NADA: 54.5 MPG CAFE Proposal Could Tack Another $5,000 to New 2025 Model Prices
January 18, 2012 10:03 AM
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U.S. regulators say it isn't a big deal, since consumers will save on fuel over the vehicle's lifetime
A National Automobile Dealers Association (NADA) official said a new Corporate Average Fuel Economy (CAFE) proposal could add as much as $5,000 to the sticker price of a new vehicle.
The new CAFE proposal aims to increase the average fuel economy of cars and light trucks sold here in the U.S.
to 54.5 mpg by 2025
in an effort to reduce greenhouse gas emissions and lessen the country's dependency on foreign oil.
Don Chalmers, chairman of NADA's government relations committee, announced in a Detroit hearing for the proposal that nearly doubling today's fuel economy standards would force manufacturers to use expensive "fuel-saving technologies" that would bump up the sticker price of a new vehicle an extra $5,000. NADA is expected to release a study next month showing that the costs for the new higher fuel-economy standards will overshoot government estimates by over 60 percent (meaning an extra $5,000 to the sticker price for new 2025 models).
Chalmers argued that an extra $5,000 would put many potential buyers out of the new-car market because it could add another $60 to $70 to a monthly car payment and hurt a customer's chance to receive financing.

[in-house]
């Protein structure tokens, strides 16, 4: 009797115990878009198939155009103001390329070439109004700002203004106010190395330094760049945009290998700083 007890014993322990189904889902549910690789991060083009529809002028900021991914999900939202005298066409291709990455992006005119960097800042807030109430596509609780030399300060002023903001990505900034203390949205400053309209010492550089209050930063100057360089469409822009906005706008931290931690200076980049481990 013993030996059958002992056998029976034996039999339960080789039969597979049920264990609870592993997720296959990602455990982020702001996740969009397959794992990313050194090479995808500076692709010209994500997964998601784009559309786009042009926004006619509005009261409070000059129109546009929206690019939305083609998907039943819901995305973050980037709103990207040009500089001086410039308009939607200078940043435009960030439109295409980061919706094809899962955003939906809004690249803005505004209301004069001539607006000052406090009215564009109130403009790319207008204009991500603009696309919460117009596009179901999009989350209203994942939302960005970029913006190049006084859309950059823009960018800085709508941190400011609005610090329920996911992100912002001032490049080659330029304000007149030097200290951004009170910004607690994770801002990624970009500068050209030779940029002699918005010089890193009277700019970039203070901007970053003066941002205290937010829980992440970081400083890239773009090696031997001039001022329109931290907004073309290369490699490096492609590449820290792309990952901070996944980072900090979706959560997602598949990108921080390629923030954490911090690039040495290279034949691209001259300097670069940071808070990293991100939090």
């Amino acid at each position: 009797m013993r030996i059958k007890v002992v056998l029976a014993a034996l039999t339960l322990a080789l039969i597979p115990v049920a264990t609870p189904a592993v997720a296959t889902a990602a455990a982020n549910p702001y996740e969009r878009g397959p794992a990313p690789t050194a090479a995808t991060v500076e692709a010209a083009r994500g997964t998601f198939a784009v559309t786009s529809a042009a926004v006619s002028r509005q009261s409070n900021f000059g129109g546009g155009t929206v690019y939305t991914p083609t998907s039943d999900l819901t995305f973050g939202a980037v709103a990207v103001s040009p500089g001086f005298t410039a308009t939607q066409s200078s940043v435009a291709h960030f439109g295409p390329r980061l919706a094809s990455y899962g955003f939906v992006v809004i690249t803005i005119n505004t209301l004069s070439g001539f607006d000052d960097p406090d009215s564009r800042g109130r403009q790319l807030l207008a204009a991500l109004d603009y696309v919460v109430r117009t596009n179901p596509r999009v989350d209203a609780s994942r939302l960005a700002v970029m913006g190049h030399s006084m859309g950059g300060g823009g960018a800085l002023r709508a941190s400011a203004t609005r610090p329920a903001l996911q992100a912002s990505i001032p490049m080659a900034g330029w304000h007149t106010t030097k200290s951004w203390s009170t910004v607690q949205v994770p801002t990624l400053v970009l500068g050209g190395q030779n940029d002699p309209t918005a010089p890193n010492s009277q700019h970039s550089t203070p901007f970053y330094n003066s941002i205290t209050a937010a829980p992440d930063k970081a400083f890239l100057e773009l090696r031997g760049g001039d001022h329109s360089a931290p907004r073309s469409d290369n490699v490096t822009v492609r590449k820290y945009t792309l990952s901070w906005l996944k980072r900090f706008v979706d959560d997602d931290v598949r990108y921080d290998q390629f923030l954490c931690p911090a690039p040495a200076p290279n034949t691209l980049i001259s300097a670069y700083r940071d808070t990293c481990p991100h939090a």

"I want to sell more fuel-efficient cars," said Chalmers. "If the customer can't get financing, it makes no difference."
U.S. regulators see the situation differently, though. Many believe the extra $5,000 wouldn't be an issue because customers save on fuel over the lifetime of the vehicle.
"We're hearing broad support," said Margo Oge, director of the Office of Transportation and Air Quality at the Environmental Protection Agency. "What we heard is that this standard will create green jobs. This is what the consumer wants. This is where the companies want to invest. So, overall, it's been very positive."
Other supporters for the
new CAFE proposal
by the Obama administration include 13 major automakers, such as Ford Motor Co., General Motors, and Chrysler; United Auto Workers (UAW), and environmental groups like the National Wildlife Federation.
"These proposed rules will reduce the pollution that contributes to climate change, significantly reduce America's dependence on foreign oil and save American families money at the pump," said Bob King, UAW President, who added that the proposal could save customers around $4,000 over the life of the vehicle. "They will also create jobs in the auto industry and throughout the economy."
"This proposal provides our industry both a single program moving forward, as well as regulatory framework that enables manufacturers to plan and invest for the future with confidence," said Sue Cischke,
Ford Motor Co.'s
vice president of sustainability, environment and safety engineering. "We are committed to working with you to finalize these regulations. The standards proposed are aggressive, but so are the demands from our customers for greater fuel efficiency."